The Story of Borjan Eftimov, President of the University Student Assembly of the Faculty of Law in Skopje, North Macedonia
Student assemblies are the platform through which young people can express their problems, present their ideas and they can be a starting point from which they will engage in achieving the desired changes, said the President of the University Student Assembly in Skopje – Borjan Eftimov.
This year, students have their first legitimate representative body at the largest university in North Macedonia “Ss. Cyril and Methodius”, after a long struggle. The University Student Assembly is a result of the requests for new student organizations introduced in the Law on Higher Education after the mass protests at the informal student plenum in 2015. Borjan was one of the most active members and fighters in those student movements.
“Young people, as a progressive version of society, must constantly fight for positive change, progress and development,” Borjan said at the beginning of our conversation when asked why there is so much engagement and activism for youth policies.
“All significant historical and social changes have been made, i.e., were initiated by young people and students. They are the generator of new ideas and times that will hopefully ensue in this geographical region,” he added.
Borjan is studying for a master’s degree at the Faculty of Law in Skopje, and he has been participating in this fight since his high school days. He believes that the lack of representative bodies restricts young people in expressing their views and in being part of the decision-making process on matters that are in their interest. Improving the youth standard, creating more spaces for cultural upliftment of the youth and increasing the opportunities for quality socialization are just some of the changes for which such representative bodies should fight.
“However, such forms of association are not in themselves sufficient to bring about all the changes that young people need in a society, mainly because of their bureaucratic nature. The main drivers of change in a society are the informal forms of youth activism. Such activism is in fact a driver of new ideas and mass change,” Borjan stated.
According to him, students from the Western Balkan region face almost identical problems and can line up many solutions by sharing their experiences. “There is no reason why these people should fight common problems on their own. There is no reason why there should not be international student cooperation, which will be used to share ideas through which young people from one society would help solve the existing problems of their neighbors,” Borjan explained.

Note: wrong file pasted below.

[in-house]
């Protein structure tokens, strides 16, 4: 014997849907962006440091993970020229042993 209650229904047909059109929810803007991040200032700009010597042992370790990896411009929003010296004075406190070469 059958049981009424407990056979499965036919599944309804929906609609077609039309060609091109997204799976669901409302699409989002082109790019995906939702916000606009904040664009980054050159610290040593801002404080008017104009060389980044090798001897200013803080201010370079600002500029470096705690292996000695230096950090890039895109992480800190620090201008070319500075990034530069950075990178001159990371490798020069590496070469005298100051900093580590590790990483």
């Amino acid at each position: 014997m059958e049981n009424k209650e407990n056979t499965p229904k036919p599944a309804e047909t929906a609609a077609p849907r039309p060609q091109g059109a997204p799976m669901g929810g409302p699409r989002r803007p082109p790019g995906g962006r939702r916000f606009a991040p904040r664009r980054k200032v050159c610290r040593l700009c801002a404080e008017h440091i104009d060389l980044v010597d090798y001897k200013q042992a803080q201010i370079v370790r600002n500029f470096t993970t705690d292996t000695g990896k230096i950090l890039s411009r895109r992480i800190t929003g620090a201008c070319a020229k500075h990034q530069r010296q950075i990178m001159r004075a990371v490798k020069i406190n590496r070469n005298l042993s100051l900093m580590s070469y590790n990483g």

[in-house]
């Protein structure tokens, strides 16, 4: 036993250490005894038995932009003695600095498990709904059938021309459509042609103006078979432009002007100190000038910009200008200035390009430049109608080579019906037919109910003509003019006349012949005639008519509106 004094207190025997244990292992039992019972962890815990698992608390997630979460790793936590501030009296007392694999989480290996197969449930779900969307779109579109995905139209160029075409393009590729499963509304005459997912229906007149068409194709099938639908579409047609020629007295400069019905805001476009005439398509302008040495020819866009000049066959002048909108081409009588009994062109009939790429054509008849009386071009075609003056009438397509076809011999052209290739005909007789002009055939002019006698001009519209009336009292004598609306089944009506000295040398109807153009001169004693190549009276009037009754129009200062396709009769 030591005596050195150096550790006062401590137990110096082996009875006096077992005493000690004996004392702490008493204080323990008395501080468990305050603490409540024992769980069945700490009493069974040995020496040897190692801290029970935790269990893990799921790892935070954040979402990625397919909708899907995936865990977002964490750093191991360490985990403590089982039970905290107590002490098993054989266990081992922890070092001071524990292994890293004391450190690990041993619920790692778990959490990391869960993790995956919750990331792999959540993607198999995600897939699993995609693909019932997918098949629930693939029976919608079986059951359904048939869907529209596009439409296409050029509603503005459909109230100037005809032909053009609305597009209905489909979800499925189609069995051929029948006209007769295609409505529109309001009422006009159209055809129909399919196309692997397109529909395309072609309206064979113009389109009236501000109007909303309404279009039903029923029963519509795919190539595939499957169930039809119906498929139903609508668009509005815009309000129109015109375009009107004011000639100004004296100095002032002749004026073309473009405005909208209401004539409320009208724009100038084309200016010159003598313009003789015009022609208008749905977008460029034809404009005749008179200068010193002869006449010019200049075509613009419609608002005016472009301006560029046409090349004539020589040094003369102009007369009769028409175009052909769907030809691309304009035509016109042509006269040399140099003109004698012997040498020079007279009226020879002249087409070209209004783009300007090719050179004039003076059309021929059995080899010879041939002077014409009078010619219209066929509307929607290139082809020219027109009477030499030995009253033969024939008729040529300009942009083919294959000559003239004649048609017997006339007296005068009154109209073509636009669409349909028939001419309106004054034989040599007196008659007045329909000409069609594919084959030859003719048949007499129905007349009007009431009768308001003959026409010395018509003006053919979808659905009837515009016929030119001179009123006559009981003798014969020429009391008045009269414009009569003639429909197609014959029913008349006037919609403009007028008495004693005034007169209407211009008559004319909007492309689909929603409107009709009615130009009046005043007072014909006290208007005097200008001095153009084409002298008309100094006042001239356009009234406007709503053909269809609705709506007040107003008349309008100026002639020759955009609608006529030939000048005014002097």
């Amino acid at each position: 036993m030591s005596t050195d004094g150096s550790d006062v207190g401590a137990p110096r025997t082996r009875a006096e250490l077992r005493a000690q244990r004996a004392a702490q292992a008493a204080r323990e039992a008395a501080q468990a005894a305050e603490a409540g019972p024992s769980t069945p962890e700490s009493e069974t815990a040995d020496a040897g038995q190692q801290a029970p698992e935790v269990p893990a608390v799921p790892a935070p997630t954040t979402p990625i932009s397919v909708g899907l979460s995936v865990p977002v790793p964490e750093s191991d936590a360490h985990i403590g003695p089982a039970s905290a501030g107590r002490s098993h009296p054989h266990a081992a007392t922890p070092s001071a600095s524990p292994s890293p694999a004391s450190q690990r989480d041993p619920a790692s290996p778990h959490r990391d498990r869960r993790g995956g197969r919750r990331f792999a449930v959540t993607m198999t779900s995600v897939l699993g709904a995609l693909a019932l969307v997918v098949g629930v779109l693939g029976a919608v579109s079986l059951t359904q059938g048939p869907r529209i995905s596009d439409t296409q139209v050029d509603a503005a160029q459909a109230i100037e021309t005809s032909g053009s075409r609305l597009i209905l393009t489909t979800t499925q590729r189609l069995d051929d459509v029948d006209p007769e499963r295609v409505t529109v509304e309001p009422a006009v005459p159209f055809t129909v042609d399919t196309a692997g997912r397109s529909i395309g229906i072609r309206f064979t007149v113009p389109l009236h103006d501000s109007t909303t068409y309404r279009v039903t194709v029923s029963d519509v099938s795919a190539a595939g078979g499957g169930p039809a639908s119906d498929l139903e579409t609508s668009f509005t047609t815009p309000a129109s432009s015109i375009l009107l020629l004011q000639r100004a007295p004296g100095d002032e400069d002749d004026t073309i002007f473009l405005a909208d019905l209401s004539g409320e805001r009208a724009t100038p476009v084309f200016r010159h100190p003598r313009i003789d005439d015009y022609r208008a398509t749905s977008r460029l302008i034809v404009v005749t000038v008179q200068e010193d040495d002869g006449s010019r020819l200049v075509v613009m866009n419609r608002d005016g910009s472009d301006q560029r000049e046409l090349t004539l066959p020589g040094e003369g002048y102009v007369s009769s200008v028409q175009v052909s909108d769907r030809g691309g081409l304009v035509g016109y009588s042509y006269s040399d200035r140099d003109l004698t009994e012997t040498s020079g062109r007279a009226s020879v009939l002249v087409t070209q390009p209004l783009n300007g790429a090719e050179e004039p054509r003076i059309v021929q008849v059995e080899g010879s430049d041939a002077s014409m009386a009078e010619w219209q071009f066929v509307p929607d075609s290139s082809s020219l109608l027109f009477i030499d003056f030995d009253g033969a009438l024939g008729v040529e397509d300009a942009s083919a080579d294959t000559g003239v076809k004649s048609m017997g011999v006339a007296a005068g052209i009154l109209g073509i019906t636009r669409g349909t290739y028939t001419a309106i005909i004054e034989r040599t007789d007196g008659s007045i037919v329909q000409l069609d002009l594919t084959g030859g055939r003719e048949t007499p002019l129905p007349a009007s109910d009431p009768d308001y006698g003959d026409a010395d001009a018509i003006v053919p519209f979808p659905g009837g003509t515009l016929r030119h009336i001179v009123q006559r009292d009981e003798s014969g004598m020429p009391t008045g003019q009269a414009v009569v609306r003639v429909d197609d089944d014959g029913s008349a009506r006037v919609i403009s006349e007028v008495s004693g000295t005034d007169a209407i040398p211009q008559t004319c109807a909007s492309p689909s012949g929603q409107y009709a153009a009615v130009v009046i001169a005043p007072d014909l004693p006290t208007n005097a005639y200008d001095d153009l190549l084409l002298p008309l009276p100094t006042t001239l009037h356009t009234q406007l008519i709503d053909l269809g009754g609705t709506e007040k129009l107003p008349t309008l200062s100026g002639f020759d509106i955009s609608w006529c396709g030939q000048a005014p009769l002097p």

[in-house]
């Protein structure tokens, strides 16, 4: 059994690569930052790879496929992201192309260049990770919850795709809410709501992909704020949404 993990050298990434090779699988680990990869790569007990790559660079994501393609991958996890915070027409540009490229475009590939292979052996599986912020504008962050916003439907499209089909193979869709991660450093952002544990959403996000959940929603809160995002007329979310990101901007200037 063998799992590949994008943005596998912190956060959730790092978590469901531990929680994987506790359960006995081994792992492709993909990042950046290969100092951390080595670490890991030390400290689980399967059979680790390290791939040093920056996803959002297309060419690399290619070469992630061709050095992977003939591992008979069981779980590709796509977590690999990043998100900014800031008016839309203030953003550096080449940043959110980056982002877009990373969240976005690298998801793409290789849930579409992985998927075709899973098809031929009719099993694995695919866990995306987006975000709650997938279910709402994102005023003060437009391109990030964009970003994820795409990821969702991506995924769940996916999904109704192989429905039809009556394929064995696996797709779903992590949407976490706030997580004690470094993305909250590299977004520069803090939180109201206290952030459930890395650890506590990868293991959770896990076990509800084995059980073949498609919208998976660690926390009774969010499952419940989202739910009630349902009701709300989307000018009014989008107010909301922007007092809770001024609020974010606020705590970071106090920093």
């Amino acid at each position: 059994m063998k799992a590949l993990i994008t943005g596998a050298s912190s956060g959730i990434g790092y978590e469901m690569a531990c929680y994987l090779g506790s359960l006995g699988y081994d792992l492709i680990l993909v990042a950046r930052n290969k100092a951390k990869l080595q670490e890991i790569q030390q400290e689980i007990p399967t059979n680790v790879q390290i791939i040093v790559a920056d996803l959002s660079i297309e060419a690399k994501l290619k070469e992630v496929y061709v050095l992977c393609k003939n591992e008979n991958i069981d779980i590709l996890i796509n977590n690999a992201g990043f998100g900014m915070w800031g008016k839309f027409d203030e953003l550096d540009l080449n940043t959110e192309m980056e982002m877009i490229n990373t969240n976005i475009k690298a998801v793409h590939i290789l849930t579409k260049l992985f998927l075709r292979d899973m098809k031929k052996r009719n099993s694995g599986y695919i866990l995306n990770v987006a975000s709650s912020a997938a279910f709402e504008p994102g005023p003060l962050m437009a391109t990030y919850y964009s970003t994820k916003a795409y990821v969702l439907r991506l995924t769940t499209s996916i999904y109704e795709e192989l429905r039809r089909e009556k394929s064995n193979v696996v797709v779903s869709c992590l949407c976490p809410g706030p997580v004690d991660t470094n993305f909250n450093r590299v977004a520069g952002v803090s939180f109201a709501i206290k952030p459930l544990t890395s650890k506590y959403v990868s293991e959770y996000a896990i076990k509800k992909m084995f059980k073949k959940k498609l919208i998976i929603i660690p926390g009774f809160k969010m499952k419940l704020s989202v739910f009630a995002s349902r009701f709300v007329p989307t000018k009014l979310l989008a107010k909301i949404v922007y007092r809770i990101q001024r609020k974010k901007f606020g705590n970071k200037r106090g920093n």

He is optimistic that although young people do not currently have much decision-making power, this can be changed through joint efforts, association, cohesion and collective action. “If we want to achieve anything, we have to do something together. It is not impossible, yet it isn’t easy either,” said the young leader of the student representative bodies.
Thus, the student organizations from Skopje in which he is a member have recently started cooperating with students from Kosovo* and Albania, from which initiatives and potential future steps have already emerged.
“Only through mutual association and international solidarity can we, as a generation, be a generator of social change in the entire region, because change is needed everywhere. The priority of young people must be to move towards something better than what is offered to us now,” concluded the President of the University Student Assembly Borjan Eftimov.
This story was produced during the three-month Program for Students of Journalism in the Western Balkans within the framework of the advocacy project “A Better Region Starts with Youth” implemented by RYCO with the support of the Federal Republic of Germany. All journalists’ work is their own and the content of any given article does not represent the opinion of RYCO, and RYCO cannot guarantee the validity and the accuracy of the information that these stories contain.
*This designation is without prejudice to positions on status and is in line with UNSCR 1244 and the ICJ Opinion on the Kosovo Declaration of Independence.